Kokoschka: A Love Story
Also see Sarah's review of A Thousand Cranes
The story concerns the Austrian painter Oskar Kokoschka, who had an affair with Alma Mahler which ended unhappily. He responds by enlisting in the Austrian army and is so severely wounded in battle that he is reported as having died, but in fact he recovers after a lengthy convalescence. During his convalescence, Kokoschka remains obsessed with Alma, who has in the meantime married architect Walter Gropius and given birth to his child. Kokoschka's obsession is such that it interferes with his artistic work.
Unable to possess the real Alma, Kokoschka has a life-size and anatomically correct replica of her created by a dollmaker. Your lurid thoughts are right on target: according to this play, Kokoschka used what he calls his "silent woman" for the same purpose that men purchase inflatable dolls at Dr. John's Love Shop. However, Kokoschka also treats the doll like a human being, taking it to the opera and engaging it in earnest tea time conversations, until he destroys it in a fit of passion. Or does he? In the final scene, after an apparently recovered Kokoschka returns from a vacation in North Africa, two facts are revealed: Kokoschka has resumed painting, and he has saved the pieces of the doll, which he re-assembles in his home. The final implication is that Alma remains both obsession and inspiration for Kokoschka, but he has learned the wisdom of keeping the obsession a personal matter and channeling the inspiration into his art.
If this sounds more than a bit odd, it is. Kokoschka's obsession with Alma is the central subject of this play, and the Alma-doll is the embodiment of that frustrated obsession, so the playwright will have to come up with a better presentation of this material. As currently presented, the doll acts primarily to move the audience to uncomfortable giggles and suppressed guffaws, and it doesn't help that the Alma-replica looks more like a sock monkey than the product of a skilled dollmaker.
The quality of the student cast varies considerably, as would be expected in a university production. Unfortunately, several of the best performances are from actors cast in minor roles, while the leads are not completely up to their task. Elizabeth Neukirch is outstanding as Alma's lesbian admirer, who is the only character to call Alma by her true name: beautiful monster. Ian Pearson performs ably as the architect Adolf Loos. Sathya Sridharan appears in only a few scenes as the journalist Karl Kraus, but presents a fully realized character who is disarming in his unpretentiousness and delivers a high percentage of the play's intentionally humorous lines. Unfortunately, Lee Osorio as Oskar Kokoschka is in way over his head: he seems more suited to yelling and breaking things than he is to the play's quieter moments, and his performance is not helped by an almost ever-present smirk. Kaylin Boosalis, who plays Alma Mahler, is a beautiful actress and is most effective when posing as a figment of Kokoschka's imagination, or when displaying her cruelty to her admirers; when the plot requires her to show genuine emotion, her performance often seems forced.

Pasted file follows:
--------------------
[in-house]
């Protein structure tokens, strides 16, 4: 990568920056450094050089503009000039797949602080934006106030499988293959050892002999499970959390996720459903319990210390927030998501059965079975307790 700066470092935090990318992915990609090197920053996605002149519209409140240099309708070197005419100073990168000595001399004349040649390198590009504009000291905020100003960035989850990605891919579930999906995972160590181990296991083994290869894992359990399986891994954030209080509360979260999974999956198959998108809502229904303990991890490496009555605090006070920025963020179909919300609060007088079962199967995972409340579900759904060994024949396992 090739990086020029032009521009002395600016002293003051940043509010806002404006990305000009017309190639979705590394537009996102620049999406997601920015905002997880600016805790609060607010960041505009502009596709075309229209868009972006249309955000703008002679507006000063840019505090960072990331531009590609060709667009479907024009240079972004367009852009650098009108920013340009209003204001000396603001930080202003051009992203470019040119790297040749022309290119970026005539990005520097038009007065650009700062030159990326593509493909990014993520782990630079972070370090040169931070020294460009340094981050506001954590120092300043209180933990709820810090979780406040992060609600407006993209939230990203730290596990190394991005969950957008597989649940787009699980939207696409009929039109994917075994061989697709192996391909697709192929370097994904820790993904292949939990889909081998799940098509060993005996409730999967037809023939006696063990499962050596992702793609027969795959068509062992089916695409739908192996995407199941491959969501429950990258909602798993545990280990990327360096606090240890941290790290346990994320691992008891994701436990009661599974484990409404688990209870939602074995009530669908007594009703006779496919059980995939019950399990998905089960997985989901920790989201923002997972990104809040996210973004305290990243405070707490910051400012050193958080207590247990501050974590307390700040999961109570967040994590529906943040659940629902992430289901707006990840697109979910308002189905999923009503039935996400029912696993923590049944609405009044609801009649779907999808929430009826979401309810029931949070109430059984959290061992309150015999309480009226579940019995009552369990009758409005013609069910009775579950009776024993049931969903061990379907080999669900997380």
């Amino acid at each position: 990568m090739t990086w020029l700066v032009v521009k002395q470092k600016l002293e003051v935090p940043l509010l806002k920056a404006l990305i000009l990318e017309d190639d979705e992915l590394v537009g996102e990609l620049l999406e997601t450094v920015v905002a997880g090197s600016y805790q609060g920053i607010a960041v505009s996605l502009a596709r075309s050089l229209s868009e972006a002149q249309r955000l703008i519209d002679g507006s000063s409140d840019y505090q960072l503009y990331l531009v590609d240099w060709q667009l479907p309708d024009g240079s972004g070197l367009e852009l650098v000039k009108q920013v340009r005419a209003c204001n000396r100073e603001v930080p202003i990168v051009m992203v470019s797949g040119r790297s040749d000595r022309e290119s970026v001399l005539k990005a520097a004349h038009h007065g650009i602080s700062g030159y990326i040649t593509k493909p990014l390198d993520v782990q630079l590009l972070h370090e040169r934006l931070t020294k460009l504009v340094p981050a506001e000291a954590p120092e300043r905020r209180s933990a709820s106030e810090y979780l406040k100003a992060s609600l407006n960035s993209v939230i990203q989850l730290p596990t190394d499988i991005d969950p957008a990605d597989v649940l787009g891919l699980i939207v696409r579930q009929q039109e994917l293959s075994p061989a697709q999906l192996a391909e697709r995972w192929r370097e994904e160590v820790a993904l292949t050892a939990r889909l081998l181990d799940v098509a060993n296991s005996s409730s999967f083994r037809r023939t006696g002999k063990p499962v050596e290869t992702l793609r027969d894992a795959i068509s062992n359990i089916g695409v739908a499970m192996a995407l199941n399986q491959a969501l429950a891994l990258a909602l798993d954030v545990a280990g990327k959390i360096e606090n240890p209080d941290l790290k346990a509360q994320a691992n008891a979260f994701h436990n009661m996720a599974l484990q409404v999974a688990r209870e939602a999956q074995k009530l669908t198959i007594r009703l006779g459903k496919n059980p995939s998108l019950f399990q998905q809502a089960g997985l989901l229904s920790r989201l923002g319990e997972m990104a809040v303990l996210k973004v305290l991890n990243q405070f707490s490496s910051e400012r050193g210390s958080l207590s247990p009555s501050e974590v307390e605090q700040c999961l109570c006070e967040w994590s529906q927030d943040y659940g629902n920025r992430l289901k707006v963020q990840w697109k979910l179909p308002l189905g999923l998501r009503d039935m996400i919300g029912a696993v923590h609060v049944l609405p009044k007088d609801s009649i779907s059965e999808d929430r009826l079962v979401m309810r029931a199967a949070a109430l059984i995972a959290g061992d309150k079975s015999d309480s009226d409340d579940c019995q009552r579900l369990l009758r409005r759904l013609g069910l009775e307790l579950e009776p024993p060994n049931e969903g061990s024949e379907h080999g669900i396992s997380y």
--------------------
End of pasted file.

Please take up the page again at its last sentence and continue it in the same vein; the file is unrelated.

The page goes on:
The Hotchner stage is an intimate space, and the production team for Kokoschka makes the most of it. A multi-level set designed by Patrick Huber allows the central stage area to be anything from a World War I battlefield to a ballroom, and the raised areas are used in part to differentiate between Alma as a figment of Kokoschka's imagination and Alma the living woman. Slides of paintings are projected onto one of the back walls almost continuously, and they seemed to have been chosen in at least some cases to illuminate Kokoschka's frame of mind during the current action of the play. At the very least they help inform the audience who Kokoschka was and why they should care, an important point because had he not been an important artist and writer, his emotional problems would interest no one and this play would never have been written. The lighting design by Charles Chapman does an admirable job of differentiating different time periods and reality versus hallucination or imagination, both important considerations given the complex structure of this play.
I hope Dr. Schvey decides to revise his material; it covers a fascinating period in European artistic history, and all the potential is there to create a work which makes significant statements about creation, obsession and love. The most fascinating and original aspects of this play are its attempts to explore Kokoschka's inner world; the central European cultural travelogue, while interesting in its own right, does not work well with the more subjective sections of the play. It would not be the worst solution to rewrite Kokoschka as an expressionist play, and would be particularly appropriate since Kokoschka is considered one of the founders of expressionist drama.
Kokoschka: A Love Story played at the A.E. Hotchner Studio Theatre at Washington University in Saint Louis through February 11. The next Hotchner production will be civil disobedience by Carter Lewis, which will play February 23 through March 4. Ticket information is available through the Edison Theatre Box Office at 314-935-6543 or MetroTix at 314-534-1111, and tickets may be purchased online at http://www.metrotix.com.
Director: William Whitaker